By David O'Hagan | Published: Monday, June 04, 2012
My brilliant reflection
The act of reflecting on one's educational studies, work, successes, and challenges is highly valuable for everyone. Regular reflection often illuminates patterns and themes that can aid one to make better decisions about career paths, areas of study, and life in general. This practice, however, has long lacked the encouragement and attention it should rightly have, especially during one's younger years - the ripe time of one's life, where they establish and engrain practices and habits.
Reflecting on one's past is nothing new and has been going on for centuries, be it on parchment, in a notepad, on a computer, or a tablet. I know many people that regularly journal and obtain a great deal of value and enjoyment out of the process. (Personally, I journal somewhat irregularly, however when I do reflect on my past thinking, decisions, and ideas, I not only get more clarity into my own thinking, but gain valuable insight into my own life.)
Over a period of years, the multitude of events in one's personal and spiritual lives, as well as changes in one's career, health, and perspectives, alter the ability to recall small details, which could provide all with greater awareness and powerful ingredients to make better and more informed decisions. Unfortunately, reliance on the brain for these finer details and specifics puts one at a significant disadvantage.
Desire2Learn® ePortfolio is having a powerful impact on education and learning in a variety of ways. It offers users a manageable method of compiling their ideas and work, sharing those with others, and capturing valuable feedback. In the ePortfolio toolbox, two complimentary tools are available that make reflection simple and extremely functional. The ePortfolio reflection, and its more sophisticated cousin, the ePortfolio form, are both user-friendly, have no learning curve, and are powerful, in that they pick up where our brain begins to falter.
The reflection tool allows for open-ended composition of thoughts inside the HTML editor. Rather than limited to basic text, the editor enables users to explore and incorporate links, images, tables, and embedded objects. Conversely, the ePortfolio form is far more structured, and a variety of fields can be used, including dropdown menus, checkbox lists, rubric evaluations, formatted text, and the linking to other files and objects.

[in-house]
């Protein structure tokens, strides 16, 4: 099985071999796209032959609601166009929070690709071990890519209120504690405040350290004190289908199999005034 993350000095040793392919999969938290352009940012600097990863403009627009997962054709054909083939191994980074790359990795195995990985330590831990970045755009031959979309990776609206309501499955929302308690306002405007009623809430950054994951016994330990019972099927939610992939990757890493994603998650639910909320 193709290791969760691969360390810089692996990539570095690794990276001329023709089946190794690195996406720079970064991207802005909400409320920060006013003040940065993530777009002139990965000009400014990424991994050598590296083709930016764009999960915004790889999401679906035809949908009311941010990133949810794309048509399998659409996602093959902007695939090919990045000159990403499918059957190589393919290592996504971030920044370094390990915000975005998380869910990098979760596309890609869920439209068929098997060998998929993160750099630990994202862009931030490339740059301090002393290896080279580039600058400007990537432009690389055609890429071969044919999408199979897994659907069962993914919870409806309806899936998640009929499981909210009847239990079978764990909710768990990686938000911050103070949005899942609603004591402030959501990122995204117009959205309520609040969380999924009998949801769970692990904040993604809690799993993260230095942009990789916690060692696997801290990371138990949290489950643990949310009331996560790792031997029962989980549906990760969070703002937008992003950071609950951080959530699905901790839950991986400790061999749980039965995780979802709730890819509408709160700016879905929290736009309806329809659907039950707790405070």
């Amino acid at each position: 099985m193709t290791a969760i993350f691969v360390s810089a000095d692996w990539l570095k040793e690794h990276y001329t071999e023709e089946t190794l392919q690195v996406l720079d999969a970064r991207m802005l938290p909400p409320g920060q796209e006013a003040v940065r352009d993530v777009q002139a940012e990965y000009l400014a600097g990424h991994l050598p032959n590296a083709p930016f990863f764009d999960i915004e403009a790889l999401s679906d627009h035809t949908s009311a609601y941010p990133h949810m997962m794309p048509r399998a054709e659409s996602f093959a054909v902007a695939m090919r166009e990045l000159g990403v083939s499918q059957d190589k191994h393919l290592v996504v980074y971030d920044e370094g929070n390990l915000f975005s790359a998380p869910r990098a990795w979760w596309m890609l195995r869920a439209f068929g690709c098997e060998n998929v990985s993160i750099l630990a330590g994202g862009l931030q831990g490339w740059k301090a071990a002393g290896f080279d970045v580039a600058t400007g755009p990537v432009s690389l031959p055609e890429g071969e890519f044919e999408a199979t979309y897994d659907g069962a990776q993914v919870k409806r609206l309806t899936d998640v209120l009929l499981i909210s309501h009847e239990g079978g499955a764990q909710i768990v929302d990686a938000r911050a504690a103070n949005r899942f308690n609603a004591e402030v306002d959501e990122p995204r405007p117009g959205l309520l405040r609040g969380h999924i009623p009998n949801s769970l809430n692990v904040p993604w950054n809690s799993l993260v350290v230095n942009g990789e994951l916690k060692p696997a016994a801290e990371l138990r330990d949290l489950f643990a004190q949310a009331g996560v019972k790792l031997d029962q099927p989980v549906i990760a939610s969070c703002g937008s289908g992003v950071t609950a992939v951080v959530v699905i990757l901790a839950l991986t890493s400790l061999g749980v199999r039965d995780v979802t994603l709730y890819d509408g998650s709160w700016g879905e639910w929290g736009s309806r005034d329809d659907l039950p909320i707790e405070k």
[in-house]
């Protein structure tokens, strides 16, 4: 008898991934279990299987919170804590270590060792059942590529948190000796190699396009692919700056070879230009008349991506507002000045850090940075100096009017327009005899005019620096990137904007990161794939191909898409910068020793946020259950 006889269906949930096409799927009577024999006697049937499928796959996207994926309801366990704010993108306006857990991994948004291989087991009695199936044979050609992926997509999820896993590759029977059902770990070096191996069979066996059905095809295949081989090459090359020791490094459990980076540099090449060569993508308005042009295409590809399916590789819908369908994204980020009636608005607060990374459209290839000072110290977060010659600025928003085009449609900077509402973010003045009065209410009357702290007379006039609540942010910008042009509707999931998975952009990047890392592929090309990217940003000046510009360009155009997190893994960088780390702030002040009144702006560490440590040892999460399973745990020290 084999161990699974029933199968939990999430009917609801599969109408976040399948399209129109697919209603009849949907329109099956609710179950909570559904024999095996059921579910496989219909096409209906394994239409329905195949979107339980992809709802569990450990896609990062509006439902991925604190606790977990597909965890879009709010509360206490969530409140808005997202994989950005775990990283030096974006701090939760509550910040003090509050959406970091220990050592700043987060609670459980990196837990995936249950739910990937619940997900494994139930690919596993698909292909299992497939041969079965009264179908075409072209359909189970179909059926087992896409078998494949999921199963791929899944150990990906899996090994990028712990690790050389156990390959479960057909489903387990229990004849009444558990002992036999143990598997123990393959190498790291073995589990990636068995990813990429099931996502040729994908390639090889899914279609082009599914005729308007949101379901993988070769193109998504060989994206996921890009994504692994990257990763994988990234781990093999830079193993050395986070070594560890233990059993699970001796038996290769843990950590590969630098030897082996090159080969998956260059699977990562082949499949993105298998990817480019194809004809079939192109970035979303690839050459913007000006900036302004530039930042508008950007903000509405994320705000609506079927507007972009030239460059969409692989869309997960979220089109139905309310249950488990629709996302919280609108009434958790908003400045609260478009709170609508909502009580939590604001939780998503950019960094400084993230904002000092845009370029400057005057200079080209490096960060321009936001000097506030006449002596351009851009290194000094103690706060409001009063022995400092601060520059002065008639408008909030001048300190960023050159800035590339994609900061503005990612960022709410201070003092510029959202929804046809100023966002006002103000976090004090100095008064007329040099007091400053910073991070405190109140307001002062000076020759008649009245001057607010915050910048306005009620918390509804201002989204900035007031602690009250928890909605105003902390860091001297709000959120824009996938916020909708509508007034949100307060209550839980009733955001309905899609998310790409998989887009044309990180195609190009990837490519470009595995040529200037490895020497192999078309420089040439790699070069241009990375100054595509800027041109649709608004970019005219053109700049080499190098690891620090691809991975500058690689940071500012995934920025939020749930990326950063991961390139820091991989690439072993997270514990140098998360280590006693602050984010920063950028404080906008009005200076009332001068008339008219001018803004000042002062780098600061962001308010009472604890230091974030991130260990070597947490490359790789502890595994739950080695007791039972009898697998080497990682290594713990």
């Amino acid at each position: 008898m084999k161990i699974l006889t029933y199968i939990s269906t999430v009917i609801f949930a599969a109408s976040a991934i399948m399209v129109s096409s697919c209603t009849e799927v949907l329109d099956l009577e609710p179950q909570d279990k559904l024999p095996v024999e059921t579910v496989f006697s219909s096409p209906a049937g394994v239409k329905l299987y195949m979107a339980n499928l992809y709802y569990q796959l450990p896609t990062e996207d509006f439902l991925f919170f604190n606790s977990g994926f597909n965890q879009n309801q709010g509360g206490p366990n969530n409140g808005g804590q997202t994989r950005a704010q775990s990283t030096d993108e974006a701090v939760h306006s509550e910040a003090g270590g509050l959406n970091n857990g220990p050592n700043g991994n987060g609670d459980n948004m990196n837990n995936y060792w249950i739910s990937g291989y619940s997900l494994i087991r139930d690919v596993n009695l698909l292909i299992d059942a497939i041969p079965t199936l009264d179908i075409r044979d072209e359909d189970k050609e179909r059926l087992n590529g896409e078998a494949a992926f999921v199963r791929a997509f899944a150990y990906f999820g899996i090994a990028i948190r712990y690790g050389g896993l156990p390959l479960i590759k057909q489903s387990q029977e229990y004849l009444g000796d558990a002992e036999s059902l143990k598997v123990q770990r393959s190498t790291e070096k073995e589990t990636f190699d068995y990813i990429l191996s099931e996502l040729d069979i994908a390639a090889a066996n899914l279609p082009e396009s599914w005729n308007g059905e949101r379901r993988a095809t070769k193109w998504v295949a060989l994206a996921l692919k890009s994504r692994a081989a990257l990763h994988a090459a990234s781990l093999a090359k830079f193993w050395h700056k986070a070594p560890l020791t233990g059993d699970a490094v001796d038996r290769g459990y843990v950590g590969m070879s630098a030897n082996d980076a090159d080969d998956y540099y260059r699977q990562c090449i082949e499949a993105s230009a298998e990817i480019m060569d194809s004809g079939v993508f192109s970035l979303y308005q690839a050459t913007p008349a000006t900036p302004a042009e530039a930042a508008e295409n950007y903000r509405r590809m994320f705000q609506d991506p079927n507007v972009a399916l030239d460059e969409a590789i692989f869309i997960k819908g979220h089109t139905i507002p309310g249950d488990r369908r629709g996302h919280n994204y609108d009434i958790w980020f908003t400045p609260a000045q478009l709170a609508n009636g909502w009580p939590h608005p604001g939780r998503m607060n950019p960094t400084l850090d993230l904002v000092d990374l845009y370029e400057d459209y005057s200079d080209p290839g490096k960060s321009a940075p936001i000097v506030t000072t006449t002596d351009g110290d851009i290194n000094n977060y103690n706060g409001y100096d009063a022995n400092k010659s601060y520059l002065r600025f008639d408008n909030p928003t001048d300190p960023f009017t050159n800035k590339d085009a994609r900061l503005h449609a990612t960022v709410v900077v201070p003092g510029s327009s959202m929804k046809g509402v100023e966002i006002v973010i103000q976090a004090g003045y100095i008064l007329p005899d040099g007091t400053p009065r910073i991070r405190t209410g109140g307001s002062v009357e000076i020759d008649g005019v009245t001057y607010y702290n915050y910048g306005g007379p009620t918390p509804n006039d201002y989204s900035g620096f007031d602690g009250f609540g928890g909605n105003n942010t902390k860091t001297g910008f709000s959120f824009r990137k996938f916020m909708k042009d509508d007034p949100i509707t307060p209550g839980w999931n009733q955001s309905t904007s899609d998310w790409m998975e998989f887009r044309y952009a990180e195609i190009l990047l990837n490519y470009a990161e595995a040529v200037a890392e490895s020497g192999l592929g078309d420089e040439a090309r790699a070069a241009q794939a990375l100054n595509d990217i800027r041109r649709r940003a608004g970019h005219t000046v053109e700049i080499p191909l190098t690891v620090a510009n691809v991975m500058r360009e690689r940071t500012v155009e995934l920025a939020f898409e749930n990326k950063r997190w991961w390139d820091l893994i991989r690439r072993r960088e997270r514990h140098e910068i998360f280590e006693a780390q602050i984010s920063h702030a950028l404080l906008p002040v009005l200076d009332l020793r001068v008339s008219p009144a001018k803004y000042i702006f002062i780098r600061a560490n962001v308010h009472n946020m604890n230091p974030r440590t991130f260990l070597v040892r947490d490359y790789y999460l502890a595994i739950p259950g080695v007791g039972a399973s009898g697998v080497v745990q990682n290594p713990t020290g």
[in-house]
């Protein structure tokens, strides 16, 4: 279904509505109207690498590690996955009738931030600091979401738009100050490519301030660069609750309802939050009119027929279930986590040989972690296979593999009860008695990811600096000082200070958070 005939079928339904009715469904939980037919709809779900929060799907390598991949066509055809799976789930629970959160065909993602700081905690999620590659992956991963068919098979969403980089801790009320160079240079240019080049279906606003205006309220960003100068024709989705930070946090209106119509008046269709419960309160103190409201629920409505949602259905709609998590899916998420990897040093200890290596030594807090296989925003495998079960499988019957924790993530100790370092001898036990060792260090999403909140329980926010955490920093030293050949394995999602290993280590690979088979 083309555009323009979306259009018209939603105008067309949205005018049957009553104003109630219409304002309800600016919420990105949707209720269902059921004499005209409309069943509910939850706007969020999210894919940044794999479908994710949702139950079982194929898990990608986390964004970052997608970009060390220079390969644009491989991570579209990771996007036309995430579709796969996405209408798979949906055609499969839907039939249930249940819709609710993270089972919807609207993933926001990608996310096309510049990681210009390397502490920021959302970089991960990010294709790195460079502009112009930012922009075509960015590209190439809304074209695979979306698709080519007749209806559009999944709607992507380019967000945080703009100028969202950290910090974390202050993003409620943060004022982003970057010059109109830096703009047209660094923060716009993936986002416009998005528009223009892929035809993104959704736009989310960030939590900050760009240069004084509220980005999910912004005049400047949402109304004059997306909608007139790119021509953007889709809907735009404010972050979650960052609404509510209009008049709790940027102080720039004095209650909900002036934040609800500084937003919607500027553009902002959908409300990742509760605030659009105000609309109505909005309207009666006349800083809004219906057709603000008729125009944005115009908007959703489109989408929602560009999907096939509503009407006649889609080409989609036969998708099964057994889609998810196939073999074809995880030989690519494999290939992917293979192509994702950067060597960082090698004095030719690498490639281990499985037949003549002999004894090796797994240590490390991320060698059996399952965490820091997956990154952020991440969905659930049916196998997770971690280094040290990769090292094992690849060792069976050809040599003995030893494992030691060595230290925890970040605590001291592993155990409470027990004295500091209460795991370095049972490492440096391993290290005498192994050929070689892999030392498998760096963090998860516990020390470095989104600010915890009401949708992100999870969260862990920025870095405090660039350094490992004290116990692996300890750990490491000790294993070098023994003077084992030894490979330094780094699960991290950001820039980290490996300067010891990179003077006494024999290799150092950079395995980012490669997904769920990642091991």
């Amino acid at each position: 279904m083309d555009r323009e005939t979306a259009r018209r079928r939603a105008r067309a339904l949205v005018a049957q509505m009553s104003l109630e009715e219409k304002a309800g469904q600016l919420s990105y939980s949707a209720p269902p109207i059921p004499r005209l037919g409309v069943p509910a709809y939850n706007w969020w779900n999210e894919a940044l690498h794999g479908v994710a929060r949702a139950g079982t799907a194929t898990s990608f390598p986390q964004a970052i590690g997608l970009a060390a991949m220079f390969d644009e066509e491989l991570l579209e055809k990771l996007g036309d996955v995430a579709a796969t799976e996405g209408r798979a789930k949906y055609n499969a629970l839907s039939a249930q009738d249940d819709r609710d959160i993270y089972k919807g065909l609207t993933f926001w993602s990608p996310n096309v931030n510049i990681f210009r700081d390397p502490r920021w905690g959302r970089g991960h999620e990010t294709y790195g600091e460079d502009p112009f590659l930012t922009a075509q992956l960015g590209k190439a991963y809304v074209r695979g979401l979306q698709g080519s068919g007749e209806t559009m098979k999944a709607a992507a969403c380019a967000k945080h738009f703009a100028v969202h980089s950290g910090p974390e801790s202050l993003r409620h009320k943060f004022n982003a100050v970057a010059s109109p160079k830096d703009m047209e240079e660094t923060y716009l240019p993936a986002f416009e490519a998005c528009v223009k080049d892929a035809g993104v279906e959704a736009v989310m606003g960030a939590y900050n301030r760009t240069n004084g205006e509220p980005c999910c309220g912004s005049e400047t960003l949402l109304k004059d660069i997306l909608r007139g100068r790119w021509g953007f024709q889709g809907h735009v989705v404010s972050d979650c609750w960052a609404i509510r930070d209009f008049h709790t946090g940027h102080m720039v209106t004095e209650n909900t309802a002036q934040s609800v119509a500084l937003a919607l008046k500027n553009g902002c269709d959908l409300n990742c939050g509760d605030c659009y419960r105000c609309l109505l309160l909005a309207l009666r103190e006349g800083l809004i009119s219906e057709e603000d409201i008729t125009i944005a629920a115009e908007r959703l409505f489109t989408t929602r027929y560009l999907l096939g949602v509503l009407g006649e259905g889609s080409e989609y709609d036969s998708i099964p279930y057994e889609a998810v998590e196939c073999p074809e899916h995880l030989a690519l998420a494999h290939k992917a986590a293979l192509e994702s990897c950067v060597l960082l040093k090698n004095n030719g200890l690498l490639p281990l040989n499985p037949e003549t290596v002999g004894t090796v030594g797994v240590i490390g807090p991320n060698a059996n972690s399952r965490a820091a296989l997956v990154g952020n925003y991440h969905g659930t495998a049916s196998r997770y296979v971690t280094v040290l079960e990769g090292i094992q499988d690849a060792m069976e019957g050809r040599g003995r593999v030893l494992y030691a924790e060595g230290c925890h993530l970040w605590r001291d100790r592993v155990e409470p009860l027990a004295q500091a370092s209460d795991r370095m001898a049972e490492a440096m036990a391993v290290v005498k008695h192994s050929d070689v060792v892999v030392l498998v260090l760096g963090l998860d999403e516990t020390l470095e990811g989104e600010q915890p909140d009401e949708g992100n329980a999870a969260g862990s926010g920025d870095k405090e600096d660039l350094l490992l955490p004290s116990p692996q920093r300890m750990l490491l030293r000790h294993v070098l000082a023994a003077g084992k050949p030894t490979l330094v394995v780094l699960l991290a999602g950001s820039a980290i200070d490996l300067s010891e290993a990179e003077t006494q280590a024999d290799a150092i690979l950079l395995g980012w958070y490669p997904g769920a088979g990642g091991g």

Reflections take advantage of the Insert Stuff™ framework
In addition to the variety of fields available, the creator of the form, typically an instructor or teacher, can add additional prompts to trigger ideas or have students expand on their thoughts. This feature is especially useful for younger students or those that are new to the process of reflecting.
Desire2Learn ePortfolio forms can be built with a range of type fields
These simple to use tools offer immense value to all ePortfolio users:
- Easily captured reflective thoughts and ideas all in one single easy-to-access location (using a computer, tablet, or smartphone)
- Easily organized with the use of tags, as well as ePortfolio collections
- Easily presented in the form of a story with ePortfolio presentations
- Easily shared with others for both peer feedback or formal assessment in a course of study
Reflections and forms are just two components inside the ePortfolio toolbox. In addition to the reflection functionality, ePortfolio allows users to easily capture a large variety of one's work, assessments, and ideas that can span years, as well as share items with a classmate, the entire class, or a grandparent, all the while easily capturing feedback from others on their work.
On top of all this existing powerful functionality, the newly released version 4.0 of ePortfolio includes, among other things, the ability for users to tie in, share, get feedback, and reflect on learning objectives structures. It is for these reasons that more and more organizations are using the Desire2Learn ePortfolio to truly enhance the learning experiences of students, teachers, employees, and staff.
Posted in: ePortfolio
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